I eat one bad piece of shellfish and I'm chained to the toilet for a week. You'd think that those rotting carcass-eating birds would be dropping like flies. What gives?

Well, according to Zen Faulkes, a professor of Zoology at the University of Melborne, some animals do get sick and die--but it's very rare. Faulkes asserts that scavengers seldom get food poisioning because most of the bacteria that decomposes a carcass is neither pathogenetic or toxic enough to harm. The bacteria that does make its way to the stomach is killed off by stomach acid unless it is in unusually high numbers.

Vultures have an extremely high acid level in their tummies to take care of superfluous bacteria. Faulkes goes on to explain: "Humans don't necessarily get sick from eating carrion. Indeed, some people eat game meat that has been "hung" (left hanging in the open), so it has decomposed slightly and has a more interesting flavour."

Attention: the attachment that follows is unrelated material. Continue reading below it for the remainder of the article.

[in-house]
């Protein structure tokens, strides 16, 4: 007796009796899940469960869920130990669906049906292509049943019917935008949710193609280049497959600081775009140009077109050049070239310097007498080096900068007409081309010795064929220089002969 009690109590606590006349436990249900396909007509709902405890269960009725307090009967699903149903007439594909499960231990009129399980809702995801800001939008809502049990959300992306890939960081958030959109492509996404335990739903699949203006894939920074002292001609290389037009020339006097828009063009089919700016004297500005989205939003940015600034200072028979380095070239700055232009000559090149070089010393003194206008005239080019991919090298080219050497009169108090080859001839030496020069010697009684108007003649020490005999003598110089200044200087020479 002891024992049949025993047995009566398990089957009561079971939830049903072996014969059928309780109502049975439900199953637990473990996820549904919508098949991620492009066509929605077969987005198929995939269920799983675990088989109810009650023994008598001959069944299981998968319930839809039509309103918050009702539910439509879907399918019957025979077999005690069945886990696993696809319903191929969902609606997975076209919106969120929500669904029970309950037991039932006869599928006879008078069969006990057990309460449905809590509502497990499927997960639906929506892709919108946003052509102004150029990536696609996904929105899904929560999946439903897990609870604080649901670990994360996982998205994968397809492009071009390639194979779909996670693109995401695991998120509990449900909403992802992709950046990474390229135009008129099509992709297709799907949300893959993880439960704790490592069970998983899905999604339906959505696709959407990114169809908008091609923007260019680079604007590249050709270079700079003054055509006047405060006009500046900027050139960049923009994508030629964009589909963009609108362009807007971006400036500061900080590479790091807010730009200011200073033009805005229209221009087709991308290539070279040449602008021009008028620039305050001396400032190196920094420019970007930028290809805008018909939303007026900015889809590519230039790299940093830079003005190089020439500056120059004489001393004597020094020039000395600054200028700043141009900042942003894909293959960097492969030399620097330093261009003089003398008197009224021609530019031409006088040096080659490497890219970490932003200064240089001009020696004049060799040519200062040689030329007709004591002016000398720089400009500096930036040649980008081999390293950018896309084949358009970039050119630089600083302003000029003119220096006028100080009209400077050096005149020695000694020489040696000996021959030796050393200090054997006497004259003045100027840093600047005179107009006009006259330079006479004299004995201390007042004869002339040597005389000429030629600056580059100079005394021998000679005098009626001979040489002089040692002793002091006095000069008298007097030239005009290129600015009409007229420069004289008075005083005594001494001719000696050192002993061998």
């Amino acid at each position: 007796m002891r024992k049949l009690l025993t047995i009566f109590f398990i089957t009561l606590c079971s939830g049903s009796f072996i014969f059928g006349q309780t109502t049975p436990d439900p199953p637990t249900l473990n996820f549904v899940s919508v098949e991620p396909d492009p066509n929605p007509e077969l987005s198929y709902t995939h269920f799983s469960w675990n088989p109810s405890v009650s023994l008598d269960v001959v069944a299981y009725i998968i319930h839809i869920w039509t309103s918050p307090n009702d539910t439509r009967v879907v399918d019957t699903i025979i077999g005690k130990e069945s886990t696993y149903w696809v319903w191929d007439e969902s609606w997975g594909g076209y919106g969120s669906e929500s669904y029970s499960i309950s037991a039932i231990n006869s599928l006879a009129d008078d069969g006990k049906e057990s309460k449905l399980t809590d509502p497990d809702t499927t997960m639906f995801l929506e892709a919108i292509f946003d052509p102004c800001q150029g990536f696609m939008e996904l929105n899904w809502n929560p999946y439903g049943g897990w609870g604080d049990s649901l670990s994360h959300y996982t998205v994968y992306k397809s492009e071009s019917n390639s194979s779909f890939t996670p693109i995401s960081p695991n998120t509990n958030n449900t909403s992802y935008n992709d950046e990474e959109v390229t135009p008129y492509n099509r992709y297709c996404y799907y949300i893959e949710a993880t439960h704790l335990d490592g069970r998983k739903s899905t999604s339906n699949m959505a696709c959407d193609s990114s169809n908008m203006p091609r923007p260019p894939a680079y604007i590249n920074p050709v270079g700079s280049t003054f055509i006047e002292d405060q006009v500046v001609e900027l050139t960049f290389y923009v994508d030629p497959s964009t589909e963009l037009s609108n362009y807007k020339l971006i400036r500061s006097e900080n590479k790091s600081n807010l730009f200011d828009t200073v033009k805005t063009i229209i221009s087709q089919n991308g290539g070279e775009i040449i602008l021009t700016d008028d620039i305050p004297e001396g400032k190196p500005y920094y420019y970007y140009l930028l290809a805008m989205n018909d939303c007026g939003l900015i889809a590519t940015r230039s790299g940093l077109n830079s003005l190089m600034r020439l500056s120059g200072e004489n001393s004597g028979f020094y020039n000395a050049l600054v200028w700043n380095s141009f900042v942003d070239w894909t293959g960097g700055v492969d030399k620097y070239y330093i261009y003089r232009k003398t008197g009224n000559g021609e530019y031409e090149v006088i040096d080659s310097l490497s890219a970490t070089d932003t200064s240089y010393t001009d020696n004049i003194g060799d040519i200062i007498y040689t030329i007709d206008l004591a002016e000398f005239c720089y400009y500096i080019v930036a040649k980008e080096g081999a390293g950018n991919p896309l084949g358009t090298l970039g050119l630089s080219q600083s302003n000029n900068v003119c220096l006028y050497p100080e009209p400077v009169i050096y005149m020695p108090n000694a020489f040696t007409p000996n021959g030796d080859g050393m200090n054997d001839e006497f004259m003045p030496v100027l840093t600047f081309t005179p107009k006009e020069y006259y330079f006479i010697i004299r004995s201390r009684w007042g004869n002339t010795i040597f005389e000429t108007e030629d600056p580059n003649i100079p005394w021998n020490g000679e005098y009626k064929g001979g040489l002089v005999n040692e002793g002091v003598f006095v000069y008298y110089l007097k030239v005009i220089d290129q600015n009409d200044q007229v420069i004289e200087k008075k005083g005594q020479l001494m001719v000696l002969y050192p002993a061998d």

I'll take his word on that one.

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